Members of the Working Families Alliance and South Jersey Progressive Democrats this morning went to the public portion of the state Economic Development Authority (EDA) meeting to grill the board about the details of a deep-dive WNYC ProPublica story.
The EDA furnished state tax incentives that benefited the business interests of the Norcross Brothers in Camden.
“The [piece] gave us a lot more questions than answers,” said Sue Altman, executive director of Working Families.
The progressive leader wanted to know about a public bidding process for Camden property acquired as a consequence of EDA tax credits.
If not, why not, she asked.
For the live stream of the meeting, please go here.
The referenced ProPublica story examines how “the most powerful political family in the state had spent months helping to engineer the tax break law. George E. Norcross III, a prolific Democratic fundraiser and power broker, had championed the idea among lawmakers; his brother Philip Norcross, a lawyer and lobbyist with deep ties to local and state government, wrote parts of the legislation; and a third brother, Donald Norcross, then a state senator and now a member of Congress, had co-sponsored it. Once the law passed, the Norcrosses’ allies, business partners and clients took advantage.”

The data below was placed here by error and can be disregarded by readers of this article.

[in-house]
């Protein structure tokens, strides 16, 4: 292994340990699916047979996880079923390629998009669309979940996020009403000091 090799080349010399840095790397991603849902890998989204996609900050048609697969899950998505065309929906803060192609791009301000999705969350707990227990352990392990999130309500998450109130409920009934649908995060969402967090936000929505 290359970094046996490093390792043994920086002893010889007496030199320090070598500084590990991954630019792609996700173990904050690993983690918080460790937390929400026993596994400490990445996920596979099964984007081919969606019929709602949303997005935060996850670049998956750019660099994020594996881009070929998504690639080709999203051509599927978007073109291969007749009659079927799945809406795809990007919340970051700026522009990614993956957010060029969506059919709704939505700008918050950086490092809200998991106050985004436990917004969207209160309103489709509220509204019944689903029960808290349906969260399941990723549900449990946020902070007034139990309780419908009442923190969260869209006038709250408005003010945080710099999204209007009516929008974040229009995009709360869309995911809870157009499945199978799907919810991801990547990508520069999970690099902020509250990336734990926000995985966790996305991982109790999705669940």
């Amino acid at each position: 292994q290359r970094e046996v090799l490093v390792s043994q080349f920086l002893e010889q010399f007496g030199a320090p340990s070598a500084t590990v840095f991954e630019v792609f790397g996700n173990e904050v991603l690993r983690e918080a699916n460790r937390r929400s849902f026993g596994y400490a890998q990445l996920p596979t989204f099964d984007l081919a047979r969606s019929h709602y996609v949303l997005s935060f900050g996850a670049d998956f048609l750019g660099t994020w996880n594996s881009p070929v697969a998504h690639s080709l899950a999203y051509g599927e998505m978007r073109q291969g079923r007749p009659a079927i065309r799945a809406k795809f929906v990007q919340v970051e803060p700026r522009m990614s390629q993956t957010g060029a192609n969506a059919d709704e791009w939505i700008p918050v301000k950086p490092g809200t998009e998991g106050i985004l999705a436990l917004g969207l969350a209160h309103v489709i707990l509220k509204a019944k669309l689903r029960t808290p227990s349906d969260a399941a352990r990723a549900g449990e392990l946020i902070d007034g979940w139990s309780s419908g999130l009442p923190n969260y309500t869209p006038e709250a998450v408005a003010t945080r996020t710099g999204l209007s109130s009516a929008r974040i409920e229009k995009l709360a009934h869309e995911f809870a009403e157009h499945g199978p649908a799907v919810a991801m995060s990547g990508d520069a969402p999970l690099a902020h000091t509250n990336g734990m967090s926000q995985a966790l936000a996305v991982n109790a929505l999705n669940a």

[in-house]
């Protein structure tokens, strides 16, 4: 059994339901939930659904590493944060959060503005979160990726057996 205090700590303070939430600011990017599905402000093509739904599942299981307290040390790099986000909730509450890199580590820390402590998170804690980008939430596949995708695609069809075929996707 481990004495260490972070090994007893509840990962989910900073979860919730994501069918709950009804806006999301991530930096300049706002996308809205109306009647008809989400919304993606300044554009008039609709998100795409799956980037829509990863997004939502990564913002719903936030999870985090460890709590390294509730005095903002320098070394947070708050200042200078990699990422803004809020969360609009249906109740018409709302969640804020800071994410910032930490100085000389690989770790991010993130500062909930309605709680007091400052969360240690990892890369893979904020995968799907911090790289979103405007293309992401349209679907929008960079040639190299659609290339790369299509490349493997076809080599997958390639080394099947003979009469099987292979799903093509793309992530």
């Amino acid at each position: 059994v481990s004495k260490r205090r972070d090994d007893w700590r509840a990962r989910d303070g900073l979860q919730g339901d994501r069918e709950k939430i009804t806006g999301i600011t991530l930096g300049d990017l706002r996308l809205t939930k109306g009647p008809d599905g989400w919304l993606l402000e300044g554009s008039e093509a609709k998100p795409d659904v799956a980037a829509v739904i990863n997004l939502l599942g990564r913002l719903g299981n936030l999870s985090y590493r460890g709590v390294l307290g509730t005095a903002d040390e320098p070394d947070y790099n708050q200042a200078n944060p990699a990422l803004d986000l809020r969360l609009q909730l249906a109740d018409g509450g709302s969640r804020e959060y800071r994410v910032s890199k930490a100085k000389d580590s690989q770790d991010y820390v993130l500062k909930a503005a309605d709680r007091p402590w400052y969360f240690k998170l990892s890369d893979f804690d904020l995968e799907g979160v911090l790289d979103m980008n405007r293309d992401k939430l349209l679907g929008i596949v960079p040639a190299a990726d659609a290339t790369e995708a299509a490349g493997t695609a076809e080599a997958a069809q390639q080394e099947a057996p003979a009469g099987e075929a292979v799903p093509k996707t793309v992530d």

Appointed by Governor Phil Murphy to head the EDA Board in the aftermath of the tax incentive scandal coming to light, Kevin Quinn told citizens who went to the microphone that the process of full understanding will take time.
“We’re going to have some answers, but don’t hold your breath,” he said.
According to NJBIZ reporter Dan Munoz, Quinn was critical of the legislation that enabled the tax incentive program. “Its time has passed,” Quinn said. “Its shelf life should not be extended. We’re better than this.”
Following recommendations made by a governor’s task force, the tax incentive program is under investigation by the FBI and the state Attorney General’s Office.